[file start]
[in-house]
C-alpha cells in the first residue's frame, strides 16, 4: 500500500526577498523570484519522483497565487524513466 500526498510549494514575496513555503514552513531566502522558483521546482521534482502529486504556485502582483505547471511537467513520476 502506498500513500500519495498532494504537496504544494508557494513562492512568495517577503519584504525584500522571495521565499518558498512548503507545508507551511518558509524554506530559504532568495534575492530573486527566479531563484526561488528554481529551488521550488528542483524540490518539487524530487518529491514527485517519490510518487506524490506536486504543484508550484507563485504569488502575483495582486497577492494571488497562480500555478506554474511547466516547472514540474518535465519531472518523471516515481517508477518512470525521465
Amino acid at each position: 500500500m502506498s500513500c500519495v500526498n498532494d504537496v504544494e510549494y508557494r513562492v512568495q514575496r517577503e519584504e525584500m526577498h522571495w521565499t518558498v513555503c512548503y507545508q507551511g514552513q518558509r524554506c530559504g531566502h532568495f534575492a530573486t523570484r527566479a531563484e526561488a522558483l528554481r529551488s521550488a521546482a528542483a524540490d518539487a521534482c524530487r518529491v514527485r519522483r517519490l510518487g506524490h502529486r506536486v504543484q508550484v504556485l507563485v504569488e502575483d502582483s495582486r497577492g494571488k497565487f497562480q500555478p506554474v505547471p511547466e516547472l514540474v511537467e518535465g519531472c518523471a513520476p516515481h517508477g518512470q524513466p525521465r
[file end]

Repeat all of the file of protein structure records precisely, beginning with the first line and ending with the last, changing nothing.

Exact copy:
[in-house]
C-alpha cells in the first residue's frame, strides 16, 4: 500500500526577498523570484519522483497565487524513466 500526498510549494514575496513555503514552513531566502522558483521546482521534482502529486504556485502582483505547471511537467513520476 502506498500513500500519495498532494504537496504544494508557494513562492512568495517577503519584504525584500522571495521565499518558498512548503507545508507551511518558509524554506530559504532568495534575492530573486527566479531563484526561488528554481529551488521550488528542483524540490518539487524530487518529491514527485517519490510518487506524490506536486504543484508550484507563485504569488502575483495582486497577492494571488497562480500555478506554474511547466516547472514540474518535465519531472518523471516515481517508477518512470525521465
Amino acid at each position: 500500500m502506498s500513500c500519495v500526498n498532494d504537496v504544494e510549494y508557494r513562492v512568495q514575496r517577503e519584504e525584500m526577498h522571495w521565499t518558498v513555503c512548503y507545508q507551511g514552513q518558509r524554506c530559504g531566502h532568495f534575492a530573486t523570484r527566479a531563484e526561488a522558483l528554481r529551488s521550488a521546482a528542483a524540490d518539487a521534482c524530487r518529491v514527485r519522483r517519490l510518487g506524490h502529486r506536486v504543484q508550484v504556485l507563485v504569488e502575483d502582483s495582486r497577492g494571488k497565487f497562480q500555478p506554474v505547471p511547466e516547472l514540474v511537467e518535465g519531472c518523471a513520476p516515481h517508477g518512470q524513466p525521465r